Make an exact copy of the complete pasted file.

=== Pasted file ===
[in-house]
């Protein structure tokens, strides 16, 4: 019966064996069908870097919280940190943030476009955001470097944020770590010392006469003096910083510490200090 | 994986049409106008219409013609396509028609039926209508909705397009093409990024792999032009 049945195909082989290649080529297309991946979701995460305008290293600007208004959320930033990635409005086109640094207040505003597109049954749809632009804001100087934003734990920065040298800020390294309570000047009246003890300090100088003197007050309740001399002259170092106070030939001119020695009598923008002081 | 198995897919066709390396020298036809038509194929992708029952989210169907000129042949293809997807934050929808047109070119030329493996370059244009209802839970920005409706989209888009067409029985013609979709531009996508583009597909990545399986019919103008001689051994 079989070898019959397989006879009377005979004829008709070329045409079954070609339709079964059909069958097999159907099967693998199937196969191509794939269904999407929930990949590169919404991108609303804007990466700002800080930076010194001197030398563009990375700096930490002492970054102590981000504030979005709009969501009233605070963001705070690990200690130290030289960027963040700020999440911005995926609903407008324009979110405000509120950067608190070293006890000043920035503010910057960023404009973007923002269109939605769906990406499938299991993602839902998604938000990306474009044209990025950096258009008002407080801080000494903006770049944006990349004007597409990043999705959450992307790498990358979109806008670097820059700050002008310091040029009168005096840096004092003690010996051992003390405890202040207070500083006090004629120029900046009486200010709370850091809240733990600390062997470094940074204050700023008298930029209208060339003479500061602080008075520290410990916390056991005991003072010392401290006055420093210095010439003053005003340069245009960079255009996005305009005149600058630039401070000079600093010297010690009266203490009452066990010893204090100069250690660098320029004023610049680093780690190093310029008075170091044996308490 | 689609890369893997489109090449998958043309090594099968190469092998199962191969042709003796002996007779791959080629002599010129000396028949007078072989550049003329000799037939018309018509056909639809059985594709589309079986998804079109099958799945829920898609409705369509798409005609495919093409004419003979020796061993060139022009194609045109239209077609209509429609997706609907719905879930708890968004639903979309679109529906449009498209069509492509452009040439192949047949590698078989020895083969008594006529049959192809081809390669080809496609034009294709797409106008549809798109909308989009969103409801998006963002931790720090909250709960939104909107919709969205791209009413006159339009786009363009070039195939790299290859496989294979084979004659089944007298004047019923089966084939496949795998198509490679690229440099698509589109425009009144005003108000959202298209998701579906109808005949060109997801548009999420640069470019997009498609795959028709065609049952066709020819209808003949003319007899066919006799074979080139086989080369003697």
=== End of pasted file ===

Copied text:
[in-house]
């Protein structure tokens, strides 16, 4: 019966064996069908870097919280940190943030476009955001470097944020770590010392006469003096910083510490200090 | 994986049409106008219409013609396509028609039926209508909705397009093409990024792999032009 049945195909082989290649080529297309991946979701995460305008290293600007208004959320930033990635409005086109640094207040505003597109049954749809632009804001100087934003734990920065040298800020390294309570000047009246003890300090100088003197007050309740001399002259170092106070030939001119020695009598923008002081 | 198995897919066709390396020298036809038509194929992708029952989210169907000129042949293809997807934050929808047109070119030329493996370059244009209802839970920005409706989209888009067409029985013609979709531009996508583009597909990545399986019919103008001689051994 079989070898019959397989006879009377005979004829008709070329045409079954070609339709079964059909069958097999159907099967693998199937196969191509794939269904999407929930990949590169919404991108609303804007990466700002800080930076010194001197030398563009990375700096930490002492970054102590981000504030979005709009969501009233605070963001705070690990200690130290030289960027963040700020999440911005995926609903407008324009979110405000509120950067608190070293006890000043920035503010910057960023404009973007923002269109939605769906990406499938299991993602839902998604938000990306474009044209990025950096258009008002407080801080000494903006770049944006990349004007597409990043999705959450992307790498990358979109806008670097820059700050002008310091040029009168005096840096004092003690010996051992003390405890202040207070500083006090004629120029900046009486200010709370850091809240733990600390062997470094940074204050700023008298930029209208060339003479500061602080008075520290410990916390056991005991003072010392401290006055420093210095010439003053005003340069245009960079255009996005305009005149600058630039401070000079600093010297010690009266203490009452066990010893204090100069250690660098320029004023610049680093780690190093310029008075170091044996308490 | 689609890369893997489109090449998958043309090594099968190469092998199962191969042709003796002996007779791959080629002599010129000396028949007078072989550049003329000799037939018309018509056909639809059985594709589309079986998804079109099958799945829920898609409705369509798409005609495919093409004419003979020796061993060139022009194609045109239209077609209509429609997706609907719905879930708890968004639903979309679109529906449009498209069509492509452009040439192949047949590698078989020895083969008594006529049959192809081809390669080809496609034009294709797409106008549809798109909308989009969103409801998006963002931790720090909250709960939104909107919709969205791209009413006159339009786009363009070039195939790299290859496989294979084979004659089944007298004047019923089966084939496949795998198509490679690229440099698509589109425009009144005003108000959202298209998701579906109808005949060109997801548009999420640069470019997009498609795959028709065609049952066709020819209808003949003319007899066919006799074979080139086989080369003697």